I expect George Osborne to use this Budget – three years late – to open the debate on the objectives of the Bank, and to lay out the options for change. But I call on him to go further. He must put some red British meat into the dish. He should announce which option he prefers, and set a fixed timetable for the consultation and the decision. He must guarantee that, by Carney’s first day, the new framework is in place.

Why do I put this pressure on him? Because one of the many failures of this government has been its inability to take the decisions needed to put growth and confidence first. The list of its jellied failures to decide is long – on energy, aviation, housing, roads, and infrastructure investment. Neither the public nor businesses know whether to be confident and spend, invest, or hire.”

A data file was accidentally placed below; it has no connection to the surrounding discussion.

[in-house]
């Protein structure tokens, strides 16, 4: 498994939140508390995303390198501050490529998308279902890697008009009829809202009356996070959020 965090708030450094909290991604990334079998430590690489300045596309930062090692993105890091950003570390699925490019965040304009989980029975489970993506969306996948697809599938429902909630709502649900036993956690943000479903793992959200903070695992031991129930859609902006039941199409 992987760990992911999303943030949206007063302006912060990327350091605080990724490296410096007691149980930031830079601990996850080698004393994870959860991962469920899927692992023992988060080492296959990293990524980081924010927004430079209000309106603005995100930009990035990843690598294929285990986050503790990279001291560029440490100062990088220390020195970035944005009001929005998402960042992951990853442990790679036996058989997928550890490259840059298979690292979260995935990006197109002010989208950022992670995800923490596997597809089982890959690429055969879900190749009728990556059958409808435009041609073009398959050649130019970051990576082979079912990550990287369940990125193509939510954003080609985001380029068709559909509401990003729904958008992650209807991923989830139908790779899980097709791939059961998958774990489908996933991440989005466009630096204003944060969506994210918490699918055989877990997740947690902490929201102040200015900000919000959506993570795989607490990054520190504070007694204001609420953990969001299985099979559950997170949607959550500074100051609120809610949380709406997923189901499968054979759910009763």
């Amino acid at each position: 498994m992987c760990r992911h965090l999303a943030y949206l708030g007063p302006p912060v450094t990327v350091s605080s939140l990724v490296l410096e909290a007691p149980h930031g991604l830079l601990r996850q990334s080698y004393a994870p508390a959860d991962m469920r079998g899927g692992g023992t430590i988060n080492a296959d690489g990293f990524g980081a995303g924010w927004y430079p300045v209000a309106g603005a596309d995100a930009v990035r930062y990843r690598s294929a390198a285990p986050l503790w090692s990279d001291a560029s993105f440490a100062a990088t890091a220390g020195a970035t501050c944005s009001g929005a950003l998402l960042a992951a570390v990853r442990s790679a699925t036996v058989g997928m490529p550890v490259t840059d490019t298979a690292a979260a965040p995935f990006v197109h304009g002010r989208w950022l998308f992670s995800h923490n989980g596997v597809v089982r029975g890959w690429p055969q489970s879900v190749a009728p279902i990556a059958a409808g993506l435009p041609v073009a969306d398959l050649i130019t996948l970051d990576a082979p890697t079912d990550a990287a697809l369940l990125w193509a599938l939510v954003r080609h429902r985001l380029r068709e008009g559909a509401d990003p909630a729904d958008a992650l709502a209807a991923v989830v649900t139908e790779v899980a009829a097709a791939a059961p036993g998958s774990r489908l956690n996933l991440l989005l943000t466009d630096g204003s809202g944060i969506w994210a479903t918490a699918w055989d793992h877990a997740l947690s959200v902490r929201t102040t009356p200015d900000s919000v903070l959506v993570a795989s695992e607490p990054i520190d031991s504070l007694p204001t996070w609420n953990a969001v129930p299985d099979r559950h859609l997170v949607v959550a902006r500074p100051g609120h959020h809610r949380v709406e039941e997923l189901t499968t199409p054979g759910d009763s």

When I saw Mr. Farage’s comments today my response was wauw! This is pretty incredible – the Tories are coming under attack from the right to change the mandate of the Bank of England in a more pro-growth oriented direction.

So what is the Market Monetarist response? Well, it is easy. Yes Mr. Farage is completely right – the BoE’s inflation target is terrible and should be changed. He is also right the that the UK economy needs monetary “stimulus” in the sense that nominal GDP has fallen well-below the pre-crisis trend level.